The firm now sells about half of its developed properties, keeping the other half on its own balance sheet or through a joint venture.

“It comes down to more of managing our finances and our balance sheet and having the assets we want to have,” Nelson says.

A lot of sales activity is driven by what institutional investors are willing to pay versus the cost for a local group to develop a building, according to Mullis.

“The institutional guys are willing to take less than a guy who risks his own money for it,” Mullis says.

Larger companies are sometimes more willing to take a lower capitalization rate and charge less for rent.

Tenants don’t really care who owns the building and if they can rent space for less than the local guy, they often do it.

“Farnsworth has been fighting this battle since the big guys came to town,” Mullis says.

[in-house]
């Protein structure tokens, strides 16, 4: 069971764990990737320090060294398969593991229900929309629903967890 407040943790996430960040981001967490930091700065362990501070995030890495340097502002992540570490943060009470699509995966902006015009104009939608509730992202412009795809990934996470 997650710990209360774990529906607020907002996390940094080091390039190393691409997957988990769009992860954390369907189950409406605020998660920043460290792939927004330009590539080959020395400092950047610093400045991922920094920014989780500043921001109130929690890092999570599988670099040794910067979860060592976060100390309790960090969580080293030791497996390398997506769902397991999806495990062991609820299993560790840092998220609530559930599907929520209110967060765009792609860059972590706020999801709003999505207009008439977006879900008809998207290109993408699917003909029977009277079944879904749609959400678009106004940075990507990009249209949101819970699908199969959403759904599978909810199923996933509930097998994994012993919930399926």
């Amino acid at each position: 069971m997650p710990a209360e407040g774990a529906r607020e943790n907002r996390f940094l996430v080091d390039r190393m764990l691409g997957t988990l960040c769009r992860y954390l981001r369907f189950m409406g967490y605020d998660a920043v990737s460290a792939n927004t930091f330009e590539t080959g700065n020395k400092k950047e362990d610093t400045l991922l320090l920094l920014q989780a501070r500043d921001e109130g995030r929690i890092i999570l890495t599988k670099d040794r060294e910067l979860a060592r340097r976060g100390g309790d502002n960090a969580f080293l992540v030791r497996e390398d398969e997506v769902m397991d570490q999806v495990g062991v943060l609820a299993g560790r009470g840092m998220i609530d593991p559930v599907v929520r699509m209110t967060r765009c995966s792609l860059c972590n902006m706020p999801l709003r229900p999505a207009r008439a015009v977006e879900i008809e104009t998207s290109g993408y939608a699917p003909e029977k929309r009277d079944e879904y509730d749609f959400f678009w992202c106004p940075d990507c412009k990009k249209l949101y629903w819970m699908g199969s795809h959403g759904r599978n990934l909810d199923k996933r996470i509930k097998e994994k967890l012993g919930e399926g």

Local companies like Farnsworth would like to buy more industrial property, but are also hampered by stagnant rents in the Memphis market. That said, there are still several institutional buyers circling the market, often looking for more than one property.

Mullis says there are still a good amount of people interested in buying portfolios, possibly betting on rent increases or just looking for a stable return.

Hillwood Investment Properties acquired a 556,000-square-foot warehouse in Airways Distribution Center in Southaven this year as part of an overall portfolio purchase which spanned five markets.

Many of the companies looking to buy industrial real estate, locally or nationally, are thinking of slow and steady investments, according to Nelson.